Since the Americans with Disabilities Act Accessibility Guidelines (ADAAG) went into effect in 1990, the courts have expanded their interpretation in a number of ways. For retailers, one of the chief concerns remains to ensure that disabled customers in wheelchairs are able to enter and exit stores, access merchandise, and visit all floors and areas of the store.
However, changes to the ADAAG are in the works, including ones that could have an impact on retail stores.
For some time now, the Department of Justice has been collecting information and establishing new standards for consideration. Revisions are in the final stages, and the Department of Justice has published an “Advanced Notice of Public Comment” regarding the proposed new guidelines. Additionally, a “Notice of Proposed Rulemaking” is under review by other departments in the government.
“At this point, we cannot say when the ‘Notice of Proposed Rulemaking’ will be released to the public for review. But once it is, a 60-day public comment period will commence, plus thousands of public comments already submitted will be reviewed,” said Klaus Reichardt, managing partner, Waterless Co. LLC, Vista, Calif., a manufacturer of waterless urinal systems and related restroom items.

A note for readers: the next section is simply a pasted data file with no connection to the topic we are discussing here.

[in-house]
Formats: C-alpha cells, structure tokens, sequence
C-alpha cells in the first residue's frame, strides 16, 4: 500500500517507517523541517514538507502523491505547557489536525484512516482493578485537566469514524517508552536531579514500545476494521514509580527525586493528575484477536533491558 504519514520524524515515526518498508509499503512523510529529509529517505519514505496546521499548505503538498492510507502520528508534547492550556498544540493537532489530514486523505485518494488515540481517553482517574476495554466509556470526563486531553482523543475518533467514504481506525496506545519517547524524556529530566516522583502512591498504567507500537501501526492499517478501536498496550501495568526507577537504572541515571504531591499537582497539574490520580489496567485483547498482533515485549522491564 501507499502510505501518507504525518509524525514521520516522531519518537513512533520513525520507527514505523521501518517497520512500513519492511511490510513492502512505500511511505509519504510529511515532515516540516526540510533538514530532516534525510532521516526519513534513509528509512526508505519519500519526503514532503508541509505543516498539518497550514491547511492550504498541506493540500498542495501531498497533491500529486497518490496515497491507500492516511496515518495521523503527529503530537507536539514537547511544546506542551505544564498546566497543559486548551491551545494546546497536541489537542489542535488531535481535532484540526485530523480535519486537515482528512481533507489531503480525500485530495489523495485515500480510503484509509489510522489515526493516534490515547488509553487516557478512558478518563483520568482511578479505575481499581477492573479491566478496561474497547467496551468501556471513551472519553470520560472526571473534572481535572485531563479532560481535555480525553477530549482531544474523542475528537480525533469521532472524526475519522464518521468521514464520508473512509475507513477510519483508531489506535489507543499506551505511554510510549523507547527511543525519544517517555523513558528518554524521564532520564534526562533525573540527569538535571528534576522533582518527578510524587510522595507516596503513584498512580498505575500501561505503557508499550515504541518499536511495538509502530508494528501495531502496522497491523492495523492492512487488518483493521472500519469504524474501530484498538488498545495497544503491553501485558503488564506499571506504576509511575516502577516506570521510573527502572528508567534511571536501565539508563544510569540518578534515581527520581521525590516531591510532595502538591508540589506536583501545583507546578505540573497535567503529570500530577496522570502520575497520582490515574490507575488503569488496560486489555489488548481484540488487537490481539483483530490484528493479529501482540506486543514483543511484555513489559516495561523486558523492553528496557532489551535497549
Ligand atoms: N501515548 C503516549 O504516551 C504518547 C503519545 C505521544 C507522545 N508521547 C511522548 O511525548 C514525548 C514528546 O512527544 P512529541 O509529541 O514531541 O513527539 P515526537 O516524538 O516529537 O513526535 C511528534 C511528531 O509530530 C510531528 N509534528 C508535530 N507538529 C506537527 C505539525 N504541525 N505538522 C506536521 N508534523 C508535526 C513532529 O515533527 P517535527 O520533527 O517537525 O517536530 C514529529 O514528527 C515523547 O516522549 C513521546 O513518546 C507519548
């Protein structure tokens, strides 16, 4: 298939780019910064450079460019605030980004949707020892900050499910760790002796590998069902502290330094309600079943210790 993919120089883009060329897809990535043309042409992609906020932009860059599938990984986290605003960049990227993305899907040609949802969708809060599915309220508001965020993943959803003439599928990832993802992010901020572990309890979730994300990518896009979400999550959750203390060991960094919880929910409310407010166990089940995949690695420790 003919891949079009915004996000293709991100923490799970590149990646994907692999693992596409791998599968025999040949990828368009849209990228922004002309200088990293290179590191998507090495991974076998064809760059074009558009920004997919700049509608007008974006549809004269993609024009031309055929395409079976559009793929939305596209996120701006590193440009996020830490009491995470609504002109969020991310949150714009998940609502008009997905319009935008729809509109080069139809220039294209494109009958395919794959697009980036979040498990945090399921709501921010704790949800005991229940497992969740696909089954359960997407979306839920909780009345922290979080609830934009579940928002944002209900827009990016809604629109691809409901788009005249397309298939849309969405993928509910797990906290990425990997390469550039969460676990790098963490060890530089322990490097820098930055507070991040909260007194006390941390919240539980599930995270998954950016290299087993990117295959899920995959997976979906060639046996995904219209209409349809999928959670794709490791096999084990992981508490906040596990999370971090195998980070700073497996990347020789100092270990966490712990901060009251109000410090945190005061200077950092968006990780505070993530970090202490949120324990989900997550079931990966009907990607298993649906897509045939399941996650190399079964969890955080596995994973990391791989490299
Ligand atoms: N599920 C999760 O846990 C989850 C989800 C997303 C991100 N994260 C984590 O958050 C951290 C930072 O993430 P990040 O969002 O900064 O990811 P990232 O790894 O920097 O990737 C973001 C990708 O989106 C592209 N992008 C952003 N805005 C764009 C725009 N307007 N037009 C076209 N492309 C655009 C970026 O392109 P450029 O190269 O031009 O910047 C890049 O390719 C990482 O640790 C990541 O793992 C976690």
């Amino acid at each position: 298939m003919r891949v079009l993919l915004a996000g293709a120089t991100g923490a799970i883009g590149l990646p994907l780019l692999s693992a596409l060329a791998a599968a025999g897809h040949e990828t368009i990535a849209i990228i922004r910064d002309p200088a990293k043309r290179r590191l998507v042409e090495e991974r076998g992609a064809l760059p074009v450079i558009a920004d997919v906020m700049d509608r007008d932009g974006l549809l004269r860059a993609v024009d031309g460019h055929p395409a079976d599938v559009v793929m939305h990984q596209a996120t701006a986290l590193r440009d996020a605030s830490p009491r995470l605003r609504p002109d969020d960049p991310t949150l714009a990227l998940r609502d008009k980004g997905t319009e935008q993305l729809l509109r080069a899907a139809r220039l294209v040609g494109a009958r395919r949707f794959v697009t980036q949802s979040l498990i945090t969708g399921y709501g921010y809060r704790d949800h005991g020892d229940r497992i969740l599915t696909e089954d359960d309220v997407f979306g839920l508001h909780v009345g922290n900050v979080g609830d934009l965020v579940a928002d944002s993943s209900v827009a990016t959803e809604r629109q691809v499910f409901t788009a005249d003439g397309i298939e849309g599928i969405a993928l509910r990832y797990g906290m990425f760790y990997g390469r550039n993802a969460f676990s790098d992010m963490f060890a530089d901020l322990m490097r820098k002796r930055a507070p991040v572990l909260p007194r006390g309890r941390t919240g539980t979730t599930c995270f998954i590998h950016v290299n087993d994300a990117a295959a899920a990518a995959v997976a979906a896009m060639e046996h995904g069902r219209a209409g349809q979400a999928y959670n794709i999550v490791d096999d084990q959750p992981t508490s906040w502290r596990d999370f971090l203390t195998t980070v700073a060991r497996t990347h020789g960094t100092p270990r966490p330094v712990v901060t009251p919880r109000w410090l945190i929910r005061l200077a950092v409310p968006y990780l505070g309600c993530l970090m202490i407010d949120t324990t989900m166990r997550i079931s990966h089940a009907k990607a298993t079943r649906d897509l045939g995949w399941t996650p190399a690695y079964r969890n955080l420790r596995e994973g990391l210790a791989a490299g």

Some of the items under consideration apply specifically to retail stores, while others are more general and apply to all public facilities. Some of these changes include:
• Conformity: Bring all or as many of the guidelines into conformity with industry standards and building codes;
• ATMs: The new proposals would allow greater access to vision- and hearing-impaired individuals, as well as set specifications on height placements of the machines; and
• Restrooms: The key changes here involve reach access or the height limits of washroom features, such as soap and paper dispensers, hand dryers and coat hangers. A particularly big adjustment would apply to the space between the edge of the lavatory and the center line of the water closet. Previous standards called for a minimum of 18 inches between the two points, but the new revisions require 60 inches.
Not all of the proposed changes that would specifically impact retail stores have been clearly identified at this point. But some of the changes under consideration include ensuring that sales counters are of a specific size to make them “workable” and accessible for disabled employees and customers, and providing visual alarms for the hearing impaired. Another change: broadening the accessible circulation-path specifications for employee work areas (this also could have an impact on how equipment is laid out).
According to Reichardt, although these proposed changes would likely be implemented, the process is slow and it could take a while before the new regulations are put into place.
As to what actions retailers should take now, he offered the following advice:
“Be sure that you comply with all present regulations, and put into practice proposed regulations as long as they do not result in significant expense or difficulty.”